Figure 7—figure supplement 3
Regression analysis using mean, maximum, minimum, first, and last evidence values of each of the left and right streams as regressors, under simultaneous NMDA-R hypofunctions on excitatory and inhibitory neurons.

Each subplot shows the average of the left and right regressors of the corresponding variable. (A) Mean evidence regression coefficient for various models of NMDA-R hypofunctions on excitatory (GEE) and inhibitory (GEI) neurons. (B) Maximum evidence regression coefficient for various models of NMDA-R hypofunctions. (C) Minimum evidence regression coefficient for various models of NMDA-R hypofunctions. (D) First evidence regression coefficient for various models of NMDA-R hypofunctions. (E) Last evidence regression coefficient for various models of NMDA-R hypofunctions. In each plot, the green, purple, and orange dots respectively denote the control, lowered E/I, and elevated E/I circuit models used in Figure 7.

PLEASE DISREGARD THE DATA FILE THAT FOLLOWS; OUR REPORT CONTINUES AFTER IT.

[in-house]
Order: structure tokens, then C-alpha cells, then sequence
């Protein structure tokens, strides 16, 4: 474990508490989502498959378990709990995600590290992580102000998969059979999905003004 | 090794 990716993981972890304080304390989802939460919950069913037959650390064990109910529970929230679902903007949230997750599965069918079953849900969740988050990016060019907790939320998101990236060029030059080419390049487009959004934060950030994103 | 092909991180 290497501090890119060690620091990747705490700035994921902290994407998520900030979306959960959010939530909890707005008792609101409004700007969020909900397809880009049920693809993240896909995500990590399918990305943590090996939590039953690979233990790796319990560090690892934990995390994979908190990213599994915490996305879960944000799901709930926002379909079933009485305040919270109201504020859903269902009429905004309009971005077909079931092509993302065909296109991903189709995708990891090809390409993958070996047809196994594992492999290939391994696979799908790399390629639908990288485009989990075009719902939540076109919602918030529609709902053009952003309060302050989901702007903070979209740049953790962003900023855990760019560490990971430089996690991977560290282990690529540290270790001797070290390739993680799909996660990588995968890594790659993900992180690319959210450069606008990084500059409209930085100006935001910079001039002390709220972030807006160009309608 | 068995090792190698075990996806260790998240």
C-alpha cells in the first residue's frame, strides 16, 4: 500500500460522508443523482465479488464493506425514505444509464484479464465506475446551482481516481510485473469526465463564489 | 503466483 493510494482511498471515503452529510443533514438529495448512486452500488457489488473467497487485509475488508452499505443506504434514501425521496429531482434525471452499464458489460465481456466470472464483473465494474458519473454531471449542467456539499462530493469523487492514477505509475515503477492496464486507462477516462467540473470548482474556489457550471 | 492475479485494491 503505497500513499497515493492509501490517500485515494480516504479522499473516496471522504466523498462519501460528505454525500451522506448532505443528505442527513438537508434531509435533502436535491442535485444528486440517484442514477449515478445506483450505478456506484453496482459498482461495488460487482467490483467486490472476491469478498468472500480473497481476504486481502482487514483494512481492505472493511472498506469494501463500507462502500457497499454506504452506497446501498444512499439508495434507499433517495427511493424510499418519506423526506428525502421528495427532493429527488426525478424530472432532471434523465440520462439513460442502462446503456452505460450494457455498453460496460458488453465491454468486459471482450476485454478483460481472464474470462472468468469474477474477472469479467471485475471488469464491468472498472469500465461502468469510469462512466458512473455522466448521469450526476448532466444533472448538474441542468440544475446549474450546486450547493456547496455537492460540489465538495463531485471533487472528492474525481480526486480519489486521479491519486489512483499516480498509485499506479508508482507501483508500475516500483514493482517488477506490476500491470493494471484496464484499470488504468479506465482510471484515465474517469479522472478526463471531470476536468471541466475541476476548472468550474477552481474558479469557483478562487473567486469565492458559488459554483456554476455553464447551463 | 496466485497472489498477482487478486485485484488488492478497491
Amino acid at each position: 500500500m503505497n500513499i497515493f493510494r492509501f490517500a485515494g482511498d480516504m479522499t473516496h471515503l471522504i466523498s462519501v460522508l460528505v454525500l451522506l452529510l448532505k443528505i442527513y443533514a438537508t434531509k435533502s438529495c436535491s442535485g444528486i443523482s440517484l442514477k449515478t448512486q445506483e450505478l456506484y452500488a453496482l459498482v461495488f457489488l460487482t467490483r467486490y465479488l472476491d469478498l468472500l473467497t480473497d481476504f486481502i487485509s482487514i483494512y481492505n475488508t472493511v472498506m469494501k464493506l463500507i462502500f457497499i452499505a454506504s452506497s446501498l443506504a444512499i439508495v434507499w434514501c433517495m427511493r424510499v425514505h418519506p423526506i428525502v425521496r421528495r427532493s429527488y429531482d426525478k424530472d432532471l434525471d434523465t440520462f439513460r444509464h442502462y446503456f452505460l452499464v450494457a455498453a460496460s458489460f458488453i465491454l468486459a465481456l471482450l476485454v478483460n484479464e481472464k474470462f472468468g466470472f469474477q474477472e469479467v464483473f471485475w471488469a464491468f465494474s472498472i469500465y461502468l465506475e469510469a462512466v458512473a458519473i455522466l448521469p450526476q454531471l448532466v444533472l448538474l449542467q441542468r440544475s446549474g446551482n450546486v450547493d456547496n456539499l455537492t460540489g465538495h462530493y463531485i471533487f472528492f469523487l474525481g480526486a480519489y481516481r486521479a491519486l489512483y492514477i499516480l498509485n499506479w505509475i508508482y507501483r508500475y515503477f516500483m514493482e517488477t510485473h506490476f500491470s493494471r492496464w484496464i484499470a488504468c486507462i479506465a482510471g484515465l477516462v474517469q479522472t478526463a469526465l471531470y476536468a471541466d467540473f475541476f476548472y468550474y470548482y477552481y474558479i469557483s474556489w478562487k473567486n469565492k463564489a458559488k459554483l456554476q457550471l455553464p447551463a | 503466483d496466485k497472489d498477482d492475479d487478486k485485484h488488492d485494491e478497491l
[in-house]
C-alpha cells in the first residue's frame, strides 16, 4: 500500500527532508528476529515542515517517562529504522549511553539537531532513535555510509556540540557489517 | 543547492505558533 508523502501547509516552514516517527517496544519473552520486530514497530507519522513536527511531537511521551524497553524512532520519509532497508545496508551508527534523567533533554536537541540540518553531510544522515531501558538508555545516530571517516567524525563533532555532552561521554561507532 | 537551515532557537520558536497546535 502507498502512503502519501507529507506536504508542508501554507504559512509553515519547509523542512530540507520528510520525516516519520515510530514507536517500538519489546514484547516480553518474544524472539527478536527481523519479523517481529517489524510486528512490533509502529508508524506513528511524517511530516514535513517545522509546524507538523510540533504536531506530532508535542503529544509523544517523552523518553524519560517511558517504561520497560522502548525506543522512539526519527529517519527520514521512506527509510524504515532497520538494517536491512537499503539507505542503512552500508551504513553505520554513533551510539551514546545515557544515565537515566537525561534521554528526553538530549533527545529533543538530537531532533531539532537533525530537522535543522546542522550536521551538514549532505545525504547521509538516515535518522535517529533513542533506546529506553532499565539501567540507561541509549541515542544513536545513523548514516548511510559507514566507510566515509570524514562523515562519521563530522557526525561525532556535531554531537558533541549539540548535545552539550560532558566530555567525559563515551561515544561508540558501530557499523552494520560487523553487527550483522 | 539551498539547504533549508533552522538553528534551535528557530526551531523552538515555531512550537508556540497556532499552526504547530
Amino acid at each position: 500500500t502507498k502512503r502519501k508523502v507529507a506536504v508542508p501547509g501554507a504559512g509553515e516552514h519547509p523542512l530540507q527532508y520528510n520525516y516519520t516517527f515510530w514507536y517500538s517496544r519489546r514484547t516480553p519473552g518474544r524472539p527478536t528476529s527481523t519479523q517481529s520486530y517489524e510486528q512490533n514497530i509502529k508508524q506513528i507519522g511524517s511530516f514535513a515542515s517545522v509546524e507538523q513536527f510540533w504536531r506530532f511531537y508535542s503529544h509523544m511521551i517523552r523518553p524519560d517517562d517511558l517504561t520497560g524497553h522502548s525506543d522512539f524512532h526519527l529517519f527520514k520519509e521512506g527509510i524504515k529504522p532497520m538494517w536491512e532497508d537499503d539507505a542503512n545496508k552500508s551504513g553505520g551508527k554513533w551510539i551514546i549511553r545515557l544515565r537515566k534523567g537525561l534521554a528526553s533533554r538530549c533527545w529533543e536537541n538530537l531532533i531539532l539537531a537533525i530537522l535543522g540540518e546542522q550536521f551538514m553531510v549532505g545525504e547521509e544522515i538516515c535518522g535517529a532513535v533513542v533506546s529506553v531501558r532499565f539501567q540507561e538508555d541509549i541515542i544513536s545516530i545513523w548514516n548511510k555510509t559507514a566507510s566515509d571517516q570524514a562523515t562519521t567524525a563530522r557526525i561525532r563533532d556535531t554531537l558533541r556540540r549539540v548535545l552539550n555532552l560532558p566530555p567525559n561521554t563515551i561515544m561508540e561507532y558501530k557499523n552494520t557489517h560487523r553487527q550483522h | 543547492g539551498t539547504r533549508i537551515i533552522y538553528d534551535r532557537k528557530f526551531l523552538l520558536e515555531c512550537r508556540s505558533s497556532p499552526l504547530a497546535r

Figure 7—figure supplement 4
Regression coefficients and PVB index as a function of sensory deficit.

(A–C) Regression model with mean evidence and evidence standard deviation, and the resulting PVB index. The PVB index increases at very large sensory deficits, in a regime with minimal decision making performance that does not match to monkey behaviour under ketamine (see Figure 8—figure supplement 7). (D–F) Regression model with mean, max, min, first, last evidence. In each plot, the black vertical dash line denotes the sensory deficit perturbation strength used in Figure 7. All errorbars indicate the standard error.

Figure 8 with 9 supplements
Experimental effects of ketamine on evidence accumulation behaviour produce an increased pro-variance bias, consistent with lowered excitation-inhibition balance.